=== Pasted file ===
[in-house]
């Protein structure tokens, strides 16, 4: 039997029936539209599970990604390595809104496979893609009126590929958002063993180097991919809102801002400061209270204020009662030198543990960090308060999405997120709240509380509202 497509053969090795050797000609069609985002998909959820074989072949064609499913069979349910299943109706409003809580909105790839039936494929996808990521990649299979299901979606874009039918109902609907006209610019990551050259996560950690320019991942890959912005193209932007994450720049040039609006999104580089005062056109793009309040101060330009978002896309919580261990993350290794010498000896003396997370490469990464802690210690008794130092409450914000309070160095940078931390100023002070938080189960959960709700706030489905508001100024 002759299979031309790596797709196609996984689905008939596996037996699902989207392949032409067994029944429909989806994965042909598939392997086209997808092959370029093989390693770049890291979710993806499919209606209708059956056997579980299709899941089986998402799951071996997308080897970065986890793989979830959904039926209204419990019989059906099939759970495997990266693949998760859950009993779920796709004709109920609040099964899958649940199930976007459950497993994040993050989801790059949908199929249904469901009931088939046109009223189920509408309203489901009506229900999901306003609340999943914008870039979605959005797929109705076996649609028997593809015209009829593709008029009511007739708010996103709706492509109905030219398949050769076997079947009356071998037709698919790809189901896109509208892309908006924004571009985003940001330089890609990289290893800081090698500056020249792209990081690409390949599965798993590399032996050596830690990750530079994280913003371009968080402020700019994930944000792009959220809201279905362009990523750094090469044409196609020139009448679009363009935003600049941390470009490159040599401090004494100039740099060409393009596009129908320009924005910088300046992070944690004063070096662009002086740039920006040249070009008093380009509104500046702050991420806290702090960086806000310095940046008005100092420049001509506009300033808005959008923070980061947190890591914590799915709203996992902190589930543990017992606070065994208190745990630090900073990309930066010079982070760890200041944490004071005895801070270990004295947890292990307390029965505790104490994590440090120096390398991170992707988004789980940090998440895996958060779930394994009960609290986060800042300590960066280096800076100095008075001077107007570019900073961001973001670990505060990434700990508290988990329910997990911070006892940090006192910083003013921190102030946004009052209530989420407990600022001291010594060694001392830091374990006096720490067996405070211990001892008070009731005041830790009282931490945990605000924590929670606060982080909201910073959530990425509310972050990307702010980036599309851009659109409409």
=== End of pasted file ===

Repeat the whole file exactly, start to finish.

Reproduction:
[in-house]
């Protein structure tokens, strides 16, 4: 039997029936539209599970990604390595809104496979893609009126590929958002063993180097991919809102801002400061209270204020009662030198543990960090308060999405997120709240509380509202 497509053969090795050797000609069609985002998909959820074989072949064609499913069979349910299943109706409003809580909105790839039936494929996808990521990649299979299901979606874009039918109902609907006209610019990551050259996560950690320019991942890959912005193209932007994450720049040039609006999104580089005062056109793009309040101060330009978002896309919580261990993350290794010498000896003396997370490469990464802690210690008794130092409450914000309070160095940078931390100023002070938080189960959960709700706030489905508001100024 002759299979031309790596797709196609996984689905008939596996037996699902989207392949032409067994029944429909989806994965042909598939392997086209997808092959370029093989390693770049890291979710993806499919209606209708059956056997579980299709899941089986998402799951071996997308080897970065986890793989979830959904039926209204419990019989059906099939759970495997990266693949998760859950009993779920796709004709109920609040099964899958649940199930976007459950497993994040993050989801790059949908199929249904469901009931088939046109009223189920509408309203489901009506229900999901306003609340999943914008870039979605959005797929109705076996649609028997593809015209009829593709008029009511007739708010996103709706492509109905030219398949050769076997079947009356071998037709698919790809189901896109509208892309908006924004571009985003940001330089890609990289290893800081090698500056020249792209990081690409390949599965798993590399032996050596830690990750530079994280913003371009968080402020700019994930944000792009959220809201279905362009990523750094090469044409196609020139009448679009363009935003600049941390470009490159040599401090004494100039740099060409393009596009129908320009924005910088300046992070944690004063070096662009002086740039920006040249070009008093380009509104500046702050991420806290702090960086806000310095940046008005100092420049001509506009300033808005959008923070980061947190890591914590799915709203996992902190589930543990017992606070065994208190745990630090900073990309930066010079982070760890200041944490004071005895801070270990004295947890292990307390029965505790104490994590440090120096390398991170992707988004789980940090998440895996958060779930394994009960609290986060800042300590960066280096800076100095008075001077107007570019900073961001973001670990505060990434700990508290988990329910997990911070006892940090006192910083003013921190102030946004009052209530989420407990600022001291010594060694001392830091374990006096720490067996405070211990001892008070009731005041830790009282931490945990605000924590929670606060982080909201910073959530990425509310972050990307702010980036599309851009659109409409």